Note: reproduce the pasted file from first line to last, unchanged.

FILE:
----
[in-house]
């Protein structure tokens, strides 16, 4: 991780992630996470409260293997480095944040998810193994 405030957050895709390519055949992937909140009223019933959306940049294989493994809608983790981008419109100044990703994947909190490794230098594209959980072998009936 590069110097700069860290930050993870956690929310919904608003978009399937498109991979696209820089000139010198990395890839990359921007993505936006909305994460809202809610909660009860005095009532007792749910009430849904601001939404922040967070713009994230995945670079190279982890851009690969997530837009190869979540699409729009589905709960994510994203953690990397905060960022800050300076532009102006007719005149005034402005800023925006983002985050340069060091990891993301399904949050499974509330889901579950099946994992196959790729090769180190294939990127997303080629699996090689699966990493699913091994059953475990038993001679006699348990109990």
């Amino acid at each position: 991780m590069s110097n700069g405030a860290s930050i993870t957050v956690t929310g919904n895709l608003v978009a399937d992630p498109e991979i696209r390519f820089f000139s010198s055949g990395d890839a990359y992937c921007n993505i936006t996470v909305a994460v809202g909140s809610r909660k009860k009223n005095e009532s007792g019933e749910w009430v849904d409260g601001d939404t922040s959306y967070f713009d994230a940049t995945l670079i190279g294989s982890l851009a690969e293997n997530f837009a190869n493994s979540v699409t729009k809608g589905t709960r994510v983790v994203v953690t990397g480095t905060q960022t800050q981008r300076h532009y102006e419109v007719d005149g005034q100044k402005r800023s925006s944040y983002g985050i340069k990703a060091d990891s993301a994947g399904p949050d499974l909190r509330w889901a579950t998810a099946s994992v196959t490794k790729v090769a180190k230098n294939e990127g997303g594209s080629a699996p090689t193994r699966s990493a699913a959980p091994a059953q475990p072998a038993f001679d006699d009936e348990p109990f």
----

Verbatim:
[in-house]
């Protein structure tokens, strides 16, 4: 991780992630996470409260293997480095944040998810193994 405030957050895709390519055949992937909140009223019933959306940049294989493994809608983790981008419109100044990703994947909190490794230098594209959980072998009936 590069110097700069860290930050993870956690929310919904608003978009399937498109991979696209820089000139010198990395890839990359921007993505936006909305994460809202809610909660009860005095009532007792749910009430849904601001939404922040967070713009994230995945670079190279982890851009690969997530837009190869979540699409729009589905709960994510994203953690990397905060960022800050300076532009102006007719005149005034402005800023925006983002985050340069060091990891993301399904949050499974509330889901579950099946994992196959790729090769180190294939990127997303080629699996090689699966990493699913091994059953475990038993001679006699348990109990």
């Amino acid at each position: 991780m590069s110097n700069g405030a860290s930050i993870t957050v956690t929310g919904n895709l608003v978009a399937d992630p498109e991979i696209r390519f820089f000139s010198s055949g990395d890839a990359y992937c921007n993505i936006t996470v909305a994460v809202g909140s809610r909660k009860k009223n005095e009532s007792g019933e749910w009430v849904d409260g601001d939404t922040s959306y967070f713009d994230a940049t995945l670079i190279g294989s982890l851009a690969e293997n997530f837009a190869n493994s979540v699409t729009k809608g589905t709960r994510v983790v994203v953690t990397g480095t905060q960022t800050q981008r300076h532009y102006e419109v007719d005149g005034q100044k402005r800023s925006s944040y983002g985050i340069k990703a060091d990891s993301a994947g399904p949050d499974l909190r509330w889901a579950t998810a099946s994992v196959t490794k790729v090769a180190k230098n294939e990127g997303g594209s080629a699996p090689t193994r699966s990493a699913a959980p091994a059953q475990p072998a038993f001679d006699d009936e348990p109990f």